President Donald Trump, members of the Trump family, and the Trump Corporation filed a second lawsuit over House Democrats' subpoenas Monday, this time in an effort to stop Deutsche Bank and Capital One from turning over Trump financial documents to congressional investigators.
Last week, Trump and the Trump Corporation filed suit against House Democrats, demanding that a federal court halt Democrats' flurry of subpoenas to White House officials and Trump Corporation associates and quash a subpoena directed at an accounting firm that handles Trump's personal financials. The Trump family also filed a follow-up suit against the accounting firm in an effort to prevent them from complying with any subpoenas that escaped the court's control.
Now, the Trump family is moving to stop a series of subpoenas, from the same House Committee, designed to seek information on how and why Deutsche Bank and Capital One continued extending the Trump Corporation lines of credit in the late 1990s and early 2000s, when other financial institutions had clearly blacklisted the company.
The New York Times reports that plaintiffs — Donald Trump, Donald Trump, Jr., Ivanka Trump, Eric Trump, and the family's privately held corporation — "argue that the Democratic House committee leaders who issued the subpoenas engaged in a broad overreach."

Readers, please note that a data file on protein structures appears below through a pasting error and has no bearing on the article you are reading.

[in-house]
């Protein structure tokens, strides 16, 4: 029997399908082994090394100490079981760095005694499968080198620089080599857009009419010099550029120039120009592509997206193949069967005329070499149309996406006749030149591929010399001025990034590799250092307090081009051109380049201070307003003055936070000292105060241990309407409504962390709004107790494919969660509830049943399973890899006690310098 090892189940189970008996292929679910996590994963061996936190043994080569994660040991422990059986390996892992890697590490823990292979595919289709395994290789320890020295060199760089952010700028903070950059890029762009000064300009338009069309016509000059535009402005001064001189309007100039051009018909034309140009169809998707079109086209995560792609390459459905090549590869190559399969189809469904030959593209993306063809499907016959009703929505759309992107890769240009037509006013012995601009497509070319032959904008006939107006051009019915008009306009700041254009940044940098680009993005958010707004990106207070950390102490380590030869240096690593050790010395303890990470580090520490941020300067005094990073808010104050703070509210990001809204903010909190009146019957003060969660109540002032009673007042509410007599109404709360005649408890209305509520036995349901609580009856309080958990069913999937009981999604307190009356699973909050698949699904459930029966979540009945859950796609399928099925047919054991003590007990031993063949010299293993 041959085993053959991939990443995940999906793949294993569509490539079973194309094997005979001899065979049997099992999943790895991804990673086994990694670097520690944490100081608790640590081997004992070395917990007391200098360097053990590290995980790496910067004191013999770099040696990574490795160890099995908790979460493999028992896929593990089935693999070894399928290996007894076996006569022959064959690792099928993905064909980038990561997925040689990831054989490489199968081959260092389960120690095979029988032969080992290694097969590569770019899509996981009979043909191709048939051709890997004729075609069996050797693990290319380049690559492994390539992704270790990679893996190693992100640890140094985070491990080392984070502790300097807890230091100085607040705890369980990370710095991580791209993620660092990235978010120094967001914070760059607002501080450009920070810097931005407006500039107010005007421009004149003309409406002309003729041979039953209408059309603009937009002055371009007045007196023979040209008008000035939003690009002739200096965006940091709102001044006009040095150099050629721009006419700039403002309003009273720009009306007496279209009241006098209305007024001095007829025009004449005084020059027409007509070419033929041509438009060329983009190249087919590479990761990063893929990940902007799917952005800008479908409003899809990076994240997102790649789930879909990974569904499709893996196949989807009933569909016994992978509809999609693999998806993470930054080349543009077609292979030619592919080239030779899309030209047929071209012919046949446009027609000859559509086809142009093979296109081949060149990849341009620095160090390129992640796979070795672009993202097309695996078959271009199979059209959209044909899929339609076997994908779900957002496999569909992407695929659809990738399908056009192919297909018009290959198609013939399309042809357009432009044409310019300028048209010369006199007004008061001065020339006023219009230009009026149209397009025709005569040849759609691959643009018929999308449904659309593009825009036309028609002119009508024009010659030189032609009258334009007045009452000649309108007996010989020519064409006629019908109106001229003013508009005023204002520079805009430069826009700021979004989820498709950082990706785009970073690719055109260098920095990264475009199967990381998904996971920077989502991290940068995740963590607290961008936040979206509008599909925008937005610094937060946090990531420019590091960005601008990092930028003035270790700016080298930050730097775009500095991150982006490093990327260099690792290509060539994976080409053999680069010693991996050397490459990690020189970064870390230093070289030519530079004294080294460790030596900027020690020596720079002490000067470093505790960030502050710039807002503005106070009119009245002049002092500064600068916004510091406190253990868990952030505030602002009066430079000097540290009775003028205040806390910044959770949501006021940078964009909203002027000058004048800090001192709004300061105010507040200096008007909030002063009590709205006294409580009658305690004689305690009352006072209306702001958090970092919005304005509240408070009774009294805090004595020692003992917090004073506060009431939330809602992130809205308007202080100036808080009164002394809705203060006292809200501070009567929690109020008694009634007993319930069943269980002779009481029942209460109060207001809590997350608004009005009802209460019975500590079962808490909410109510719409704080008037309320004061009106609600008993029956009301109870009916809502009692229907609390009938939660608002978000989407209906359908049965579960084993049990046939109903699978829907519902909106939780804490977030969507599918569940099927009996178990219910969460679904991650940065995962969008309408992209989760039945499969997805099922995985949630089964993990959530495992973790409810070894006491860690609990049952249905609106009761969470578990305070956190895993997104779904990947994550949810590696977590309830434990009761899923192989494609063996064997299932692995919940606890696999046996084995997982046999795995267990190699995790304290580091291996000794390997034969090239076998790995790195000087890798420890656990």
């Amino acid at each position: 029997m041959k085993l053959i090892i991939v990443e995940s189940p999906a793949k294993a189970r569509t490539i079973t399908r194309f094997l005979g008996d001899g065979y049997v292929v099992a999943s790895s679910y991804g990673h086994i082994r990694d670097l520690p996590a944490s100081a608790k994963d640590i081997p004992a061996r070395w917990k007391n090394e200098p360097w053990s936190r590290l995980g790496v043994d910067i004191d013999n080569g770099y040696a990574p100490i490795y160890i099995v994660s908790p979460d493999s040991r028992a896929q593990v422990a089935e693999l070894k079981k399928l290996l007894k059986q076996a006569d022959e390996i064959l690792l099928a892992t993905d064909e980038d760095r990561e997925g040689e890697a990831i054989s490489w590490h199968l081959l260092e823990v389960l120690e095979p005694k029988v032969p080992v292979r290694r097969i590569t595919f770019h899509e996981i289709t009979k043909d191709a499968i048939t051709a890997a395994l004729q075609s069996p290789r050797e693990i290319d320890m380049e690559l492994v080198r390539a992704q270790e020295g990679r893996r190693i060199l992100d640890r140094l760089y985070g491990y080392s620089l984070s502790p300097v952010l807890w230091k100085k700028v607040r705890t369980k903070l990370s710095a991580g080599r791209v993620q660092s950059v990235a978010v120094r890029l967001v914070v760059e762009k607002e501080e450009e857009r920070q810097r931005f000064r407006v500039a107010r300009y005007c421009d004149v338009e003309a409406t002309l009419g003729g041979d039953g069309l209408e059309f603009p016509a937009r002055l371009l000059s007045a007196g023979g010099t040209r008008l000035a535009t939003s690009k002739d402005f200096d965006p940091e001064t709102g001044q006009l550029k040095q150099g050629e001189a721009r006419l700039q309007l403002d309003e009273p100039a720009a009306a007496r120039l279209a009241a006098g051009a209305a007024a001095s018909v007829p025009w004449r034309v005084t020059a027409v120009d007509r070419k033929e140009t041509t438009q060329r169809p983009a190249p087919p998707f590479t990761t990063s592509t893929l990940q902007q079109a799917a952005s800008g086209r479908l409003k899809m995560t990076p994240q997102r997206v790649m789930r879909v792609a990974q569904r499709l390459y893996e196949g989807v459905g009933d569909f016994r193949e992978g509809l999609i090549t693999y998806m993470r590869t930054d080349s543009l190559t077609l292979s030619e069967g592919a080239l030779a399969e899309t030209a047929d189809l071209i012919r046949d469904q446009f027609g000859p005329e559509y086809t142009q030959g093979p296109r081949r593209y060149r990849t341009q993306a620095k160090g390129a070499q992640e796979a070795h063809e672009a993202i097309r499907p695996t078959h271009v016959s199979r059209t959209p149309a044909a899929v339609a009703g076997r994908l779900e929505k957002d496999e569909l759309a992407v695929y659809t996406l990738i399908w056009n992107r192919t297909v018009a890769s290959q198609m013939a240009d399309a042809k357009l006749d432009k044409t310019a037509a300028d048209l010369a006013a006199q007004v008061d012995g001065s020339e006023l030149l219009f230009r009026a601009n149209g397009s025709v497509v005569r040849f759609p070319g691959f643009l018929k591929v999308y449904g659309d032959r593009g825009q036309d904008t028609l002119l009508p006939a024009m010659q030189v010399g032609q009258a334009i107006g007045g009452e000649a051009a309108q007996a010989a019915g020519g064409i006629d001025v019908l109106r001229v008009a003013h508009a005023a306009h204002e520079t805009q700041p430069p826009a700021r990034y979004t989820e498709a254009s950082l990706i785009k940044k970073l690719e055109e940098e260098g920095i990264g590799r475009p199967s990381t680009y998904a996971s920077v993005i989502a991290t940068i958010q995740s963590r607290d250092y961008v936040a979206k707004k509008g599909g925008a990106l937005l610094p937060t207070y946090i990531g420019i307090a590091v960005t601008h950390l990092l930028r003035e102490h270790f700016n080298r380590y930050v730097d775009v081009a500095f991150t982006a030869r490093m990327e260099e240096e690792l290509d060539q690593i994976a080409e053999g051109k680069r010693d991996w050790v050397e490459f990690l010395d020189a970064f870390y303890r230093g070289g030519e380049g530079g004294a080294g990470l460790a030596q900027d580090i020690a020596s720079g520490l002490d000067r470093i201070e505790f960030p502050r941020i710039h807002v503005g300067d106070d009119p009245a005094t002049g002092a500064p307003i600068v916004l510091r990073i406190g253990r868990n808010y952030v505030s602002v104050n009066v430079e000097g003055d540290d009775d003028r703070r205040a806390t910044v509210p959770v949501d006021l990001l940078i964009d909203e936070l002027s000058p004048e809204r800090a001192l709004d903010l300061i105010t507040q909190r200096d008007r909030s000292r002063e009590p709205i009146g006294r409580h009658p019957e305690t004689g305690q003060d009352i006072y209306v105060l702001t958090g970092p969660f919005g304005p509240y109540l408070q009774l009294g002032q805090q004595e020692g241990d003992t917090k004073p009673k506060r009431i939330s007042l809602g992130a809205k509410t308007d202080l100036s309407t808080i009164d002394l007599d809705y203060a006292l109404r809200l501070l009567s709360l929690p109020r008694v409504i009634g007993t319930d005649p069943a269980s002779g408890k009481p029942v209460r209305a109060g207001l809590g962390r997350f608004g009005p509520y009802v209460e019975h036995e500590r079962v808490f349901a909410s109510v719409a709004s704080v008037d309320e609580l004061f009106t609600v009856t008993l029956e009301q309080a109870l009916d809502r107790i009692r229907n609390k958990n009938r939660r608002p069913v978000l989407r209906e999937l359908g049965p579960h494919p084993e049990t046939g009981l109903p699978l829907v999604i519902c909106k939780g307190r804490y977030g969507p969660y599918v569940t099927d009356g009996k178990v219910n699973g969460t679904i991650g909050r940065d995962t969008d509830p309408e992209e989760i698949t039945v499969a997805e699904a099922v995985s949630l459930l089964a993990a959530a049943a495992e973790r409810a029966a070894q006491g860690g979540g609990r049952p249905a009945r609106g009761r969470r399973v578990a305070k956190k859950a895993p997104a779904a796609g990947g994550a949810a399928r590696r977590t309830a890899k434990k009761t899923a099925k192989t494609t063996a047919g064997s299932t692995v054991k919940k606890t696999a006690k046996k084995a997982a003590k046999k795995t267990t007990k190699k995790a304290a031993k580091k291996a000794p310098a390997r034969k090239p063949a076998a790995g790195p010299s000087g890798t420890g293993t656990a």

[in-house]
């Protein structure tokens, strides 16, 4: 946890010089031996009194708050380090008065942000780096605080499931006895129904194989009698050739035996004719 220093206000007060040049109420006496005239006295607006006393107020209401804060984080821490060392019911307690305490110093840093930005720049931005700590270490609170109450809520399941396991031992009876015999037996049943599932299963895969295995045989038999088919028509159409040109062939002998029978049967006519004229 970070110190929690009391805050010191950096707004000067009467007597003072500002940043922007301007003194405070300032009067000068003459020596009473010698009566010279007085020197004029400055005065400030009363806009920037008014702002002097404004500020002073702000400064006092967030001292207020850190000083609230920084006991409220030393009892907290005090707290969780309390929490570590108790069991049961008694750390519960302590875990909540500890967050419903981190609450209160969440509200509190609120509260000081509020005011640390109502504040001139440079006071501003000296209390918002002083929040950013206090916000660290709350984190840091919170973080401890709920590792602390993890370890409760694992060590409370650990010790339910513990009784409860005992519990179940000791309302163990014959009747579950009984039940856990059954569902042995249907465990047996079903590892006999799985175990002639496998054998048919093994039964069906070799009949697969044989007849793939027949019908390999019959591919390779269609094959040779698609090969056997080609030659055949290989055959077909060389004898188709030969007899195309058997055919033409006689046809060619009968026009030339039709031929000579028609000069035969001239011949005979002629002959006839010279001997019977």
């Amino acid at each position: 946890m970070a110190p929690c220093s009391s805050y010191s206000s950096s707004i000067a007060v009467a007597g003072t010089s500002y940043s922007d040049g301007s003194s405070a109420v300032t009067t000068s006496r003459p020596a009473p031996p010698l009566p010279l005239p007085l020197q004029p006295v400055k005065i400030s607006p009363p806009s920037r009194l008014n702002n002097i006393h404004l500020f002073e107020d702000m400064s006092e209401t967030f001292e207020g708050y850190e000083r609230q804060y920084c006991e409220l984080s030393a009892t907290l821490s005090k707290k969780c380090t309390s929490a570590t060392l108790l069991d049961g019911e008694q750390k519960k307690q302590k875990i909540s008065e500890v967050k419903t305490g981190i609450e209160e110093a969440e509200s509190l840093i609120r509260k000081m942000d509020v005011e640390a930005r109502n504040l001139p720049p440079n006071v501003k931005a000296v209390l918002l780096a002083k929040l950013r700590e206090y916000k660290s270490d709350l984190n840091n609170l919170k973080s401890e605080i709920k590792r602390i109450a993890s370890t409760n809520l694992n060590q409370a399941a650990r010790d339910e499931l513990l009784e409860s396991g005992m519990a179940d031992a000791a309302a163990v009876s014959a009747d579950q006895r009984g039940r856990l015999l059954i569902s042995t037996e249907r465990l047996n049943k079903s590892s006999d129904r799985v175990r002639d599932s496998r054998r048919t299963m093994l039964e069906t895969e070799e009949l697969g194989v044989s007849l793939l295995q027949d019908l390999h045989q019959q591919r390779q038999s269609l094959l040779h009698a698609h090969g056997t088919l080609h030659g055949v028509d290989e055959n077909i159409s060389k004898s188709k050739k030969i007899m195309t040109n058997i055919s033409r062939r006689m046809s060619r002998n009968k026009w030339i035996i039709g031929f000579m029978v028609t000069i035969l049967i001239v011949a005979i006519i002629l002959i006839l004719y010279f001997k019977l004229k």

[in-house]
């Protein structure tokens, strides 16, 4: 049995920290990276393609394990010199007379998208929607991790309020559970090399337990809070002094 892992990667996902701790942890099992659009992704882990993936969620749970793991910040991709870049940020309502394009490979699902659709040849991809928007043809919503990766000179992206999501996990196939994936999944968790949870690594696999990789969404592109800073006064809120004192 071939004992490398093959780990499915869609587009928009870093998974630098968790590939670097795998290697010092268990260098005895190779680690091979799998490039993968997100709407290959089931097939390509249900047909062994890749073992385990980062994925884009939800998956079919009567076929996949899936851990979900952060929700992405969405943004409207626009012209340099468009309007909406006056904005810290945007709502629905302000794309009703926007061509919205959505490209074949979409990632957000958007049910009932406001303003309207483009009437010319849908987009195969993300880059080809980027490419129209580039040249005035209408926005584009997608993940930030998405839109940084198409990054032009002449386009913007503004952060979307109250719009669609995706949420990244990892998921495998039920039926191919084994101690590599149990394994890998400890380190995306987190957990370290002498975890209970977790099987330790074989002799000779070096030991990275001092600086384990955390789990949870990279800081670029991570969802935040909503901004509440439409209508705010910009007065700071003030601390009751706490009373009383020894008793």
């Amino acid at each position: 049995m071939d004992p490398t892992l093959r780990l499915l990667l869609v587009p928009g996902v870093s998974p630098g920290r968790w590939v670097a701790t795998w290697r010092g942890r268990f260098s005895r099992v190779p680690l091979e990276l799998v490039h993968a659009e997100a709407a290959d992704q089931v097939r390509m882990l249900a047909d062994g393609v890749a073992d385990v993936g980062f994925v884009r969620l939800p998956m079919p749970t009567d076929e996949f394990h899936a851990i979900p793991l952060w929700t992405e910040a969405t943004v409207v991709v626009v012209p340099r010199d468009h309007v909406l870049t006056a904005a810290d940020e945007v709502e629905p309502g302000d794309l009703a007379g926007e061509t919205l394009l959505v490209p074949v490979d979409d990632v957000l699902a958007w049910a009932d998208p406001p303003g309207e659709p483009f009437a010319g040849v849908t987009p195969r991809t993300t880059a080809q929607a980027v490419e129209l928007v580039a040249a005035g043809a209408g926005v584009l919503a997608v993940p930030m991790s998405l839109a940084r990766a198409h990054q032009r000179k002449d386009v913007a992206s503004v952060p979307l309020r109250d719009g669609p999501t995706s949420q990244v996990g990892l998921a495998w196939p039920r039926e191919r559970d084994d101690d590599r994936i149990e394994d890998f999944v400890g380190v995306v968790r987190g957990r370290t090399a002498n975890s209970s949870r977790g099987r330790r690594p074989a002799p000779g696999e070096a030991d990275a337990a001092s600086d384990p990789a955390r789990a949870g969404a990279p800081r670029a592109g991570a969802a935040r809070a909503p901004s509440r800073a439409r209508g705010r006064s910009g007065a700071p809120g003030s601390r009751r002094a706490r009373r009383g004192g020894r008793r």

“This case involves congressional subpoenas that have no legitimate or lawful purpose,” the complaint reads. “The subpoenas were issued to harass President Donald J. Trump, to rummage through every aspect of his personal finances, his businesses and the private information of the president and his family, and to ferret about for any material that might be used to cause him political damage. No grounds exist to establish any purpose other than a political one.”
Democrats specifically want access to Trump's Deutsche Bank accounts, because of a conspiracy theory that has persisted since Trump's election: that Russian bigwigs used Deutsche Bank as a clearing house to fund Trump's real estate investments, thus explaining why Deutsche Bank was able to lend Trump money even when other banks were backing off.
The Trump family's argument in both suits are the same: particularly in light of the Mueller report that cleared the Trump 2016 presidential campaign of any collusion with Russian officials, there's no real reason to demand the Trumps' financial documents other than to embroil the White House in an ongoing defensive campaign.
In previous filings the Trumps are more clear, calling the Democrats' objective a “declared all-out political war," and subpoenas simply a "weapon of choice" in battle.
It's not clear how the suit will shake out. Congress is given broad leeway to pull documents and issue subpoenas, but allowing the House Democrats access to decades of financial information that may only be marginally relevant to, say, a possible violation of the Constitution's Emoluments Clause, sets a strange precedent.
There's also the question of what Democrats really need. So far, Rep. Adam Schiff (D-CA), Rep. Elijah Cuimmings (D-MD) and others have sent at least 80 subpoenas to Trump affiliates, former White House aides, and "key witnesses" to what they believe is Trump malfeasance, and the Democrats promise dozens of investigations over the course of the next two years. At some point, the objective becomes far too broad.
Hearings on both suits are expected in the next few weeks.